• Dietrich Bonhoeffer – German Lutheran pastor and theologian, anti-Nazi dissident who helped establish the Confessing Church in Germany which decried everything the Nazis were doing and saying  executed by Nazis in a concentration camp
          • Desmond Tutu – Anglican bishop from South Africa who has been a powerful voice speaking out for those who are oppressed
            • Voice for justice
            • Voice for equality
            • Voice for peace
          • Pope Francis – continues to work tirelessly and compassionately within the long-established hierarchy of the Catholic Church to bring about care for those who have been alienated and outcast for so long
            • Those living in poverty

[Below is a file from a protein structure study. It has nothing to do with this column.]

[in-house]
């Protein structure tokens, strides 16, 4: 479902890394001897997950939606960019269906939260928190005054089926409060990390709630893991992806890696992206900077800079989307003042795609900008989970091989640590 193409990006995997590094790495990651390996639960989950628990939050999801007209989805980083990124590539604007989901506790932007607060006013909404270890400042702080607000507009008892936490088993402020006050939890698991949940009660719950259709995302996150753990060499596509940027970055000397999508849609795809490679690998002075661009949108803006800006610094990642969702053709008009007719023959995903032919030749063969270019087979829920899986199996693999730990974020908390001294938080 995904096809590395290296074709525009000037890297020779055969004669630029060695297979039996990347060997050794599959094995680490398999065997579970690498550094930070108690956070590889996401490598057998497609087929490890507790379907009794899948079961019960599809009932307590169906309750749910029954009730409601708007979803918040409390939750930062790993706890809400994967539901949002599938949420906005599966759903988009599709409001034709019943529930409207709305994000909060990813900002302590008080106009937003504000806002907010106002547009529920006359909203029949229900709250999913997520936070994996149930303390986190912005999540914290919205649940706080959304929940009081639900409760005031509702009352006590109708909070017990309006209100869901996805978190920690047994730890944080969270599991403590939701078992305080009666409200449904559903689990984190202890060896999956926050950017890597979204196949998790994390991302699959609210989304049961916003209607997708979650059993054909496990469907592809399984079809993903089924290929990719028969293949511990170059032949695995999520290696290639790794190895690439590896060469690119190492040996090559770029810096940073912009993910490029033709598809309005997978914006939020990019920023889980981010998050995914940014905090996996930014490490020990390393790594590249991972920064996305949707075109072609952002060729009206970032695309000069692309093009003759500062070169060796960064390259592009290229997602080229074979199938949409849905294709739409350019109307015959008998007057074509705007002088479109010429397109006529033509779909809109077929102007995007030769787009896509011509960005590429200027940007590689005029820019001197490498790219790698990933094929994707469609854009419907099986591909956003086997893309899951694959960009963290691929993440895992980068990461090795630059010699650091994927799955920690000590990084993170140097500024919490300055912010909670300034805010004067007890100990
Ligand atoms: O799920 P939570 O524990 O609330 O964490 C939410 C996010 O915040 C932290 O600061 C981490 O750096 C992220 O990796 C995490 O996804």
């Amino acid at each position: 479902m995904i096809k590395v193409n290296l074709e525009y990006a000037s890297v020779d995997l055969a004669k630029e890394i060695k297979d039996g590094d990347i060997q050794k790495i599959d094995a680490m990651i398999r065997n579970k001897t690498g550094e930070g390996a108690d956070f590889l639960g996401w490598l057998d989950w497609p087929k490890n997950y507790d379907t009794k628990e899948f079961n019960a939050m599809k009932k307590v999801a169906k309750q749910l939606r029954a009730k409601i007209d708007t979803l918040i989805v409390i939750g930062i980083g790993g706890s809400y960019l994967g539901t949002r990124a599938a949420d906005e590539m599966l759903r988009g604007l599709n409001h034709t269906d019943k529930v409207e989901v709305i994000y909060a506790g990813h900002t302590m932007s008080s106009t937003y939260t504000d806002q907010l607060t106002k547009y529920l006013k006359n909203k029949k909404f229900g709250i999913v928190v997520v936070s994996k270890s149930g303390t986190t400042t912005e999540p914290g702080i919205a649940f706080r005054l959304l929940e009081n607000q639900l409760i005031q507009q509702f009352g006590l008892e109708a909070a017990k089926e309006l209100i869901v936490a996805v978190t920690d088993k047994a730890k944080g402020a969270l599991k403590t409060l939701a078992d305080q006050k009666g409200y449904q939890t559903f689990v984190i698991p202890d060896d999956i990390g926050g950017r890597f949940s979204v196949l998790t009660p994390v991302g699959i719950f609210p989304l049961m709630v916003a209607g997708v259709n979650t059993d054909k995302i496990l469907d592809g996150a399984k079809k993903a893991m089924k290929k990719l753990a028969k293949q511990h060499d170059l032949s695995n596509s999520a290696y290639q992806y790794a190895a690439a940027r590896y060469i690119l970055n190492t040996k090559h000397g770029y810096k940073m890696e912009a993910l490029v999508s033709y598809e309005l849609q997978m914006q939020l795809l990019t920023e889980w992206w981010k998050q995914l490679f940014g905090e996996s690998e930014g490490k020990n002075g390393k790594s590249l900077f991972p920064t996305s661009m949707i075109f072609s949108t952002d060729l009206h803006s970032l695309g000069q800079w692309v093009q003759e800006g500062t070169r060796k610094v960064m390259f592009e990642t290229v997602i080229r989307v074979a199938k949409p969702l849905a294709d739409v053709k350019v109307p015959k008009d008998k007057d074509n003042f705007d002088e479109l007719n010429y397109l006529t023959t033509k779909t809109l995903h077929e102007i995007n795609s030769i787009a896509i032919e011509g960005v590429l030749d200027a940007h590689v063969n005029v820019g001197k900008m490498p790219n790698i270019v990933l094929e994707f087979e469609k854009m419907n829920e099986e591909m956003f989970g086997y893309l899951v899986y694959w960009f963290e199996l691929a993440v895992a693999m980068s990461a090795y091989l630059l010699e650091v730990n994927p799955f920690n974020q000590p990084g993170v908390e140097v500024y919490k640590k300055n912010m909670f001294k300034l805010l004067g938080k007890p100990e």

• Those who have been victims of clergy abuse
            • Those who have been shoved aside by society as well as the church
  • Friends, despite everything that is wrapped up in this crazy name that we choose to bear – the name of a baby born in a feeding trough, the name of a simple carpenter-turned-teacher, the name of the One who came to bring us God’s eternal grace … Despite everything that is wrapped up in choosing to bear the name “Christian,” at its core, this is a name of joy.
    • Joy in God’s love for all
    • Joy in Christ’s gift for all
    • Joy in Holy Spirit’s presence with all
    • So do not fear, for God has redeemed you. God has called you by name – by each distinct, precious, glorious name – and says to you, “You are mine.” Alleluia! Amen.

[1] Mt 1:21.

[2] Is 7:14.

[3] Mt 1:22-23.

[4] Lk 1:13-20, 57-64.

[5] Gen 17:5.

[6] Gen 17:15.

[7] Gen 35:10.

[8] Is 43:1.

[9] Is 12:2.

[10] Is 12:4.